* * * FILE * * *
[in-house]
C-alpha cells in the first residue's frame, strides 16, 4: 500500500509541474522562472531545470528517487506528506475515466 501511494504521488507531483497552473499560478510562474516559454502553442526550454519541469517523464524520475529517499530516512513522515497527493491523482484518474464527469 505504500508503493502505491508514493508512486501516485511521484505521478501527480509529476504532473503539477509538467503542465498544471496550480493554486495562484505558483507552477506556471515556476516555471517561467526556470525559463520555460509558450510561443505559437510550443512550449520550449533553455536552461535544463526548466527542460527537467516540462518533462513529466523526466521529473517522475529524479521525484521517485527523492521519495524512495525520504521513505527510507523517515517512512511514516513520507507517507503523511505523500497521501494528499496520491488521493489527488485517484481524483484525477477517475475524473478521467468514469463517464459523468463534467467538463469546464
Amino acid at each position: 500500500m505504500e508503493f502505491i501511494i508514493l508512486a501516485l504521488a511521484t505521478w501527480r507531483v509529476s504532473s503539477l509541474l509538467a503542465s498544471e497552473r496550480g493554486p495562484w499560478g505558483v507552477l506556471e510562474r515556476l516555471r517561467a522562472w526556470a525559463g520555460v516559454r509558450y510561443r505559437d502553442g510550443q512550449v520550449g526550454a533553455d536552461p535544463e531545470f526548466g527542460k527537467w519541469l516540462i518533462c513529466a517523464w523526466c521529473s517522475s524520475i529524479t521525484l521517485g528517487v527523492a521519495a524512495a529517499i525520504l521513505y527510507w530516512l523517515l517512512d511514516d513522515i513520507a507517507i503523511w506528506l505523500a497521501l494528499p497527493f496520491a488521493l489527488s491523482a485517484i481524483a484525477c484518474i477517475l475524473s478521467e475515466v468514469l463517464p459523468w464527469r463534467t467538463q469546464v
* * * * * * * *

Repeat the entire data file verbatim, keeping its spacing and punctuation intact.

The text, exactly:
[in-house]
C-alpha cells in the first residue's frame, strides 16, 4: 500500500509541474522562472531545470528517487506528506475515466 501511494504521488507531483497552473499560478510562474516559454502553442526550454519541469517523464524520475529517499530516512513522515497527493491523482484518474464527469 505504500508503493502505491508514493508512486501516485511521484505521478501527480509529476504532473503539477509538467503542465498544471496550480493554486495562484505558483507552477506556471515556476516555471517561467526556470525559463520555460509558450510561443505559437510550443512550449520550449533553455536552461535544463526548466527542460527537467516540462518533462513529466523526466521529473517522475529524479521525484521517485527523492521519495524512495525520504521513505527510507523517515517512512511514516513520507507517507503523511505523500497521501494528499496520491488521493489527488485517484481524483484525477477517475475524473478521467468514469463517464459523468463534467467538463469546464
Amino acid at each position: 500500500m505504500e508503493f502505491i501511494i508514493l508512486a501516485l504521488a511521484t505521478w501527480r507531483v509529476s504532473s503539477l509541474l509538467a503542465s498544471e497552473r496550480g493554486p495562484w499560478g505558483v507552477l506556471e510562474r515556476l516555471r517561467a522562472w526556470a525559463g520555460v516559454r509558450y510561443r505559437d502553442g510550443q512550449v520550449g526550454a533553455d536552461p535544463e531545470f526548466g527542460k527537467w519541469l516540462i518533462c513529466a517523464w523526466c521529473s517522475s524520475i529524479t521525484l521517485g528517487v527523492a521519495a524512495a529517499i525520504l521513505y527510507w530516512l523517515l517512512d511514516d513522515i513520507a507517507i503523511w506528506l505523500a497521501l494528499p497527493f496520491a488521493l489527488s491523482a485517484i481524483a484525477c484518474i477517475l475524473s478521467e475515466v468514469l463517464p459523468w464527469r463534467t467538463q469546464v